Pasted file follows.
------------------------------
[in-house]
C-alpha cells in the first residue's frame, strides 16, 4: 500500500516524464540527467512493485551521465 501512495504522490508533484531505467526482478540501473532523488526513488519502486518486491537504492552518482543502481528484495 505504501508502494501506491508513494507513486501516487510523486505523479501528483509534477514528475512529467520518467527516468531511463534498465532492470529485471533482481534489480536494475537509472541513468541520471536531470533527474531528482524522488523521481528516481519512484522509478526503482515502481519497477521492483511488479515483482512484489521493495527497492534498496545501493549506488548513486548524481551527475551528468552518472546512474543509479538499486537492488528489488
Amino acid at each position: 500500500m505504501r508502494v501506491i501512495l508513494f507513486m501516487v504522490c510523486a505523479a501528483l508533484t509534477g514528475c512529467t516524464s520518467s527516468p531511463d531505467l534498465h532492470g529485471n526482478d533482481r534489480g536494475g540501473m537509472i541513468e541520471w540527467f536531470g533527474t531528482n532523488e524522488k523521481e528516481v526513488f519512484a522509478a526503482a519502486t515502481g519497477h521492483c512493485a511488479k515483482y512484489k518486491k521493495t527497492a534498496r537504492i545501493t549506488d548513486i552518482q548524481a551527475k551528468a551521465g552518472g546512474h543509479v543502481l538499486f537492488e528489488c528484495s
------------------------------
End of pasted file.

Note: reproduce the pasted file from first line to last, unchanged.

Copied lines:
[in-house]
C-alpha cells in the first residue's frame, strides 16, 4: 500500500516524464540527467512493485551521465 501512495504522490508533484531505467526482478540501473532523488526513488519502486518486491537504492552518482543502481528484495 505504501508502494501506491508513494507513486501516487510523486505523479501528483509534477514528475512529467520518467527516468531511463534498465532492470529485471533482481534489480536494475537509472541513468541520471536531470533527474531528482524522488523521481528516481519512484522509478526503482515502481519497477521492483511488479515483482512484489521493495527497492534498496545501493549506488548513486548524481551527475551528468552518472546512474543509479538499486537492488528489488
Amino acid at each position: 500500500m505504501r508502494v501506491i501512495l508513494f507513486m501516487v504522490c510523486a505523479a501528483l508533484t509534477g514528475c512529467t516524464s520518467s527516468p531511463d531505467l534498465h532492470g529485471n526482478d533482481r534489480g536494475g540501473m537509472i541513468e541520471w540527467f536531470g533527474t531528482n532523488e524522488k523521481e528516481v526513488f519512484a522509478a526503482a519502486t515502481g519497477h521492483c512493485a511488479k515483482y512484489k518486491k521493495t527497492a534498496r537504492i545501493t549506488d548513486i552518482q548524481a551527475k551528468a551521465g552518472g546512474h543509479v543502481l538499486f537492488e528489488c528484495s